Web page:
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North America sets record for the hottest June ever as temps rise 2°F higher than 30-year average


The recent heatwave that spread across North America, leaving a ‘heat dome’ over the western part of the continent, resulted in the hottest June on record, climate officials said on Wednesday.

According to Europe’s Copernicus Climate Change Service agency, the average temperature for June in North America spiked 2 degrees Fahrenheit over the average from 1991-2020.

The average surface temperature was 0.25 degrees Fahrenheit higher than it was in June 2012, which had held the previous record.  

‘For North America, record-breaking heatwave conditions were centered initially over the southwestern USA and then over the northwestern USA and south western Canada,’ a statement accompanying the data reads.

‘The all-time record for daily-maximum temperature in Canada was broken three days in a row in British Columbia.’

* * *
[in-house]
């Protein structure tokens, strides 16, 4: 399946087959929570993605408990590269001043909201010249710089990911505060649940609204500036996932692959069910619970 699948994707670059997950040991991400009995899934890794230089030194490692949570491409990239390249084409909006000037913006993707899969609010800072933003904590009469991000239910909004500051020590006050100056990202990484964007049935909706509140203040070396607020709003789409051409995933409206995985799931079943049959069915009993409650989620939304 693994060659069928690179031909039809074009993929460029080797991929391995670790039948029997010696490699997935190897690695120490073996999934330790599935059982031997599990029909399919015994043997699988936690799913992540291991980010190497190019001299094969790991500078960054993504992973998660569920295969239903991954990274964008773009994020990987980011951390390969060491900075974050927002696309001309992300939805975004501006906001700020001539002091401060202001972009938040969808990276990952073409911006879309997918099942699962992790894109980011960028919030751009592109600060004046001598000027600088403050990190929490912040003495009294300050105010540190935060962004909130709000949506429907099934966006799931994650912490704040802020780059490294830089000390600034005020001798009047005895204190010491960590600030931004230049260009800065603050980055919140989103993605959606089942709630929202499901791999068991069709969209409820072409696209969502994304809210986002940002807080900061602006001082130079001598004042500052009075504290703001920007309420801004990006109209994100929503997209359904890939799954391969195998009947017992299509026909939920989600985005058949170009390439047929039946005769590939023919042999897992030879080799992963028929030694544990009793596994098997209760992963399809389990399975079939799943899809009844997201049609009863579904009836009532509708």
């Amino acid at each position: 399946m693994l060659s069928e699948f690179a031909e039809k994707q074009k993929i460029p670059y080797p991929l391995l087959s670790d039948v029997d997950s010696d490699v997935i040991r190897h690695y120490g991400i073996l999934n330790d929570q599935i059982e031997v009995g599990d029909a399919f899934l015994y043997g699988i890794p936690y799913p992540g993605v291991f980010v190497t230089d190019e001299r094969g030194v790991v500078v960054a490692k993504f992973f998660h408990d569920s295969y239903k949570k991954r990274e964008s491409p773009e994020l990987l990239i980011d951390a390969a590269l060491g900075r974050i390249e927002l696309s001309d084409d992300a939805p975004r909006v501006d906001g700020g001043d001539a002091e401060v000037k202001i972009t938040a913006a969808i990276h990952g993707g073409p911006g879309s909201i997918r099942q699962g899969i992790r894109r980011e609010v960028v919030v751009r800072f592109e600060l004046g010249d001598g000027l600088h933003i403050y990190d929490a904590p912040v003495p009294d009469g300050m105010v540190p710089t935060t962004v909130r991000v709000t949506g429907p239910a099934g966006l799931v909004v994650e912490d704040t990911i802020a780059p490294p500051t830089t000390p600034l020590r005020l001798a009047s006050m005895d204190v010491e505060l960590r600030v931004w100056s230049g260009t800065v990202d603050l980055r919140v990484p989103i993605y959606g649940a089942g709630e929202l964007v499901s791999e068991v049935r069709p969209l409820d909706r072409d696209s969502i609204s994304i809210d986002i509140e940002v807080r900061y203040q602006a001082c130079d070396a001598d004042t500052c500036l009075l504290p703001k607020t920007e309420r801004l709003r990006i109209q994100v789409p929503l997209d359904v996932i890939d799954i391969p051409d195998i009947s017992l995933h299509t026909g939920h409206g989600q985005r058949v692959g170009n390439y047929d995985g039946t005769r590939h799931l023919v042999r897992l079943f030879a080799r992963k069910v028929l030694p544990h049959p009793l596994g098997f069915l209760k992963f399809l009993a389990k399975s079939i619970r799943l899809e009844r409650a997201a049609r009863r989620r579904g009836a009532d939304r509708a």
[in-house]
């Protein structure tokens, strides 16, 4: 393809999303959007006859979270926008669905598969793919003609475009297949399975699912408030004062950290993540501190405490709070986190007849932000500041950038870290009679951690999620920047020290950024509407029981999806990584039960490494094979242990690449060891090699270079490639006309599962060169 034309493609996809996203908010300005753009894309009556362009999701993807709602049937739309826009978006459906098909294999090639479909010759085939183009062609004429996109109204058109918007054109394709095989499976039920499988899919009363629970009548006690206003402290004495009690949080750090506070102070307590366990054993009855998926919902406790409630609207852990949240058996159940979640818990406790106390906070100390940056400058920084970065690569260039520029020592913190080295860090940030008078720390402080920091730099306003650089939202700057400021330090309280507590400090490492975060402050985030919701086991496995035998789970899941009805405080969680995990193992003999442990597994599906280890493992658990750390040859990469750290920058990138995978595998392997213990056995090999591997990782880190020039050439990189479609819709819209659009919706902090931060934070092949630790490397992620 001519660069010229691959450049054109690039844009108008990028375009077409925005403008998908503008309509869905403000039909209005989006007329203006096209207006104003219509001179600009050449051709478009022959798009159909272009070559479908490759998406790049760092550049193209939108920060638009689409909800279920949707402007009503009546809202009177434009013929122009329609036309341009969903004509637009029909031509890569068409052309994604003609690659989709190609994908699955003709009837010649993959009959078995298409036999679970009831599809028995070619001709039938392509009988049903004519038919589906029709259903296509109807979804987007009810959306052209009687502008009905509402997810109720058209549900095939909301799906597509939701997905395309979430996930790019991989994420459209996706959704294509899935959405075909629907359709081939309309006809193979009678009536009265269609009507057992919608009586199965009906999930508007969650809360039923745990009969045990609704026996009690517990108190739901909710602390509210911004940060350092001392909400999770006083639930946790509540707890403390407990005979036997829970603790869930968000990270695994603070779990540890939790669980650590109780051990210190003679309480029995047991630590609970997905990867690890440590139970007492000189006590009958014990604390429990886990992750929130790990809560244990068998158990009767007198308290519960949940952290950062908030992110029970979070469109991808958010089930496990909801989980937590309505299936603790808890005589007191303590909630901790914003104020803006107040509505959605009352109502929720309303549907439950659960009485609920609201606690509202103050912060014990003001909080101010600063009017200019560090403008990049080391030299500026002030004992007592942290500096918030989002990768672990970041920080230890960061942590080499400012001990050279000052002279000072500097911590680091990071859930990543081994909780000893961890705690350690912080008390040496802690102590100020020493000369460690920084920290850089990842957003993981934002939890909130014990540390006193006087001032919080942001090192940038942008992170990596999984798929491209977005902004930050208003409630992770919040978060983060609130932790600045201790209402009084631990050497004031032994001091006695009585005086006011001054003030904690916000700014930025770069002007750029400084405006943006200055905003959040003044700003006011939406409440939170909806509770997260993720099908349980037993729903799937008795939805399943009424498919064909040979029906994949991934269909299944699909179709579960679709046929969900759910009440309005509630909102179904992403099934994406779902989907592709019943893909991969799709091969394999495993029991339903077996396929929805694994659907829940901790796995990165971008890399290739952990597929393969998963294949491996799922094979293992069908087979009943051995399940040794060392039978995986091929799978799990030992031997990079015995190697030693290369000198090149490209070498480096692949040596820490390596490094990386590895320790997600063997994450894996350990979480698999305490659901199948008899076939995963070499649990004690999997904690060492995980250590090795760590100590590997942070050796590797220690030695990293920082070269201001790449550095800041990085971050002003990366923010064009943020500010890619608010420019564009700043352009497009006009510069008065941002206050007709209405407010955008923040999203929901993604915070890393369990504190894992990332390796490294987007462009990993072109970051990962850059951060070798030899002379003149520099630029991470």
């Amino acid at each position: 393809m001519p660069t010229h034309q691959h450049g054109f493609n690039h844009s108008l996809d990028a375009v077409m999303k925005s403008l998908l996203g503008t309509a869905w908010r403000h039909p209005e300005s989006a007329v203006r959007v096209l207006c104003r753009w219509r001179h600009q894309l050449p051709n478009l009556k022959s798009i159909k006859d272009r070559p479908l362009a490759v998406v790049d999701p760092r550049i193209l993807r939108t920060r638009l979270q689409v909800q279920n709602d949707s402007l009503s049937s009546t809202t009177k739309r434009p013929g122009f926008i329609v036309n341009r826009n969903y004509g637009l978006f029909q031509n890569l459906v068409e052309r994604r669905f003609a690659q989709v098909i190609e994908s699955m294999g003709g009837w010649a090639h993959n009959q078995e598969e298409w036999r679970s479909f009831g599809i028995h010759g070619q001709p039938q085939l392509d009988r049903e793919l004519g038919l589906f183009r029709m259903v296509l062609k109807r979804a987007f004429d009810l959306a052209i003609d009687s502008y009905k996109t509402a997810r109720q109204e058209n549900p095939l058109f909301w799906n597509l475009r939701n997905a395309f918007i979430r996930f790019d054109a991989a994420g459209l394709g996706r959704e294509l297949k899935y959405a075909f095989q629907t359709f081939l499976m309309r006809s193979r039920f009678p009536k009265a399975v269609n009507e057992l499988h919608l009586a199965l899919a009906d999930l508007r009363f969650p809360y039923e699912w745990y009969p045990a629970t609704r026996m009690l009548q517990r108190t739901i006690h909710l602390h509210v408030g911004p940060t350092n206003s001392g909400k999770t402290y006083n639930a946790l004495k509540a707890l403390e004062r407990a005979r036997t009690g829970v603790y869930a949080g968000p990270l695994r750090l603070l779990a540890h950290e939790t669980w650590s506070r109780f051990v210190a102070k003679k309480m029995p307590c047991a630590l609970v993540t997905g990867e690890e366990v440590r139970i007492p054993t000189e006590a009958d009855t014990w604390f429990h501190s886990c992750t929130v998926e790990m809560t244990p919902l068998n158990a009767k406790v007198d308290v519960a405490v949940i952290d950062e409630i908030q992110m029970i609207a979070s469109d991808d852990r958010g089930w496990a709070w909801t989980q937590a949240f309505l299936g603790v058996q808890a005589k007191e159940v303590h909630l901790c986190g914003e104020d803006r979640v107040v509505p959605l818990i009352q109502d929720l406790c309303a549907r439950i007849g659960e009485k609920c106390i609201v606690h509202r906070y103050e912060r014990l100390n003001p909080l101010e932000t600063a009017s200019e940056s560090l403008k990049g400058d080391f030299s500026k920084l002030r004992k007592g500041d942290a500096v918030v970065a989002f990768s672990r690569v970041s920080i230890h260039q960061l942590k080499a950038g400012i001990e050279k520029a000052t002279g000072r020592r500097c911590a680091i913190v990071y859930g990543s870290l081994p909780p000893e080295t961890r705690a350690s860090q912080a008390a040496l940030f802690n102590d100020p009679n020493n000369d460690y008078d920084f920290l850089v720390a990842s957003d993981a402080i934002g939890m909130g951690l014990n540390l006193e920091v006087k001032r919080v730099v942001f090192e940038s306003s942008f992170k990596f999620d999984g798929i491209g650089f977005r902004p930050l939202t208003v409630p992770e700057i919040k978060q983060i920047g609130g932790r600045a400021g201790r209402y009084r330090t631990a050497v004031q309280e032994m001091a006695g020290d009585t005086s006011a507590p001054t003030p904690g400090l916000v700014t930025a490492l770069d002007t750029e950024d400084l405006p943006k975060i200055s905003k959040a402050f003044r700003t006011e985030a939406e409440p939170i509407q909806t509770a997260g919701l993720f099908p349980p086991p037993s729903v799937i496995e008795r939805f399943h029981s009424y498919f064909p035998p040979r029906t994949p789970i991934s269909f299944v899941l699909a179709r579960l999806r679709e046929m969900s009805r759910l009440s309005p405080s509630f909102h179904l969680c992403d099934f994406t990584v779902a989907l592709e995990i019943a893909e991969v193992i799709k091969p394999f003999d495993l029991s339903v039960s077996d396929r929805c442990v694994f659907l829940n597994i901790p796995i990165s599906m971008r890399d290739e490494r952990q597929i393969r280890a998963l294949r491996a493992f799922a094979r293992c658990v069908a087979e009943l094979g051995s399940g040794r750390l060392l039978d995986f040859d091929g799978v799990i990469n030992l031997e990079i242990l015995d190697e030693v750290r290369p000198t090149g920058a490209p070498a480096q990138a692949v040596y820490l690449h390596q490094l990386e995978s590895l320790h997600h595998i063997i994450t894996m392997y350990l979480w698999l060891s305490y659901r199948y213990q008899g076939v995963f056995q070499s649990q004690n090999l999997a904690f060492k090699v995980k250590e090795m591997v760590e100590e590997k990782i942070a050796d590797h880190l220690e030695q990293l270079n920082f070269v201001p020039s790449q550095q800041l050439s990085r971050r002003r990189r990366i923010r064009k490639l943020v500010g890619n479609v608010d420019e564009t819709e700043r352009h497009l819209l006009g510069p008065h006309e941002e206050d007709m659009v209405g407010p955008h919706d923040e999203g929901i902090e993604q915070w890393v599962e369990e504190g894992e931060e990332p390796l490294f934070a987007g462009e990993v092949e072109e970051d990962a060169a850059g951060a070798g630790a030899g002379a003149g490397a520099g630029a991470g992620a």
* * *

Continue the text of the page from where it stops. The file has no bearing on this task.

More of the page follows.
June's heatwave across North America resulted in the continent having the hottest June on record. The average temperature spiked 2 degrees Fahrenheit over the average from 1991-2020

June’s heatwave across North America resulted in the continent having the hottest June on record. The average temperature spiked 2 degrees Fahrenheit over the average from 1991-2020

The average surface temperature for June in North America was 0.25 degrees Fahrenheit higher than June 2012, the previous record

The average surface temperature for June in North America was 0.25 degrees Fahrenheit higher than June 2012, the previous record 

More than half of the US West is facing ‘extreme’ drought conditions including wide areas of California and Oregon, a region scientists have said may be going through the worst drought period in centuries, the New York Times reported. 

There is also an extreme heatwave in Canada that has stretched down to Washington and Oregon creating record temperatures while California is suffering from forest fires.

The ‘once in 10,000 years’ event is being caused by a heat dome, which means the warmth extends high into the atmosphere and impacts pressure and wind patterns.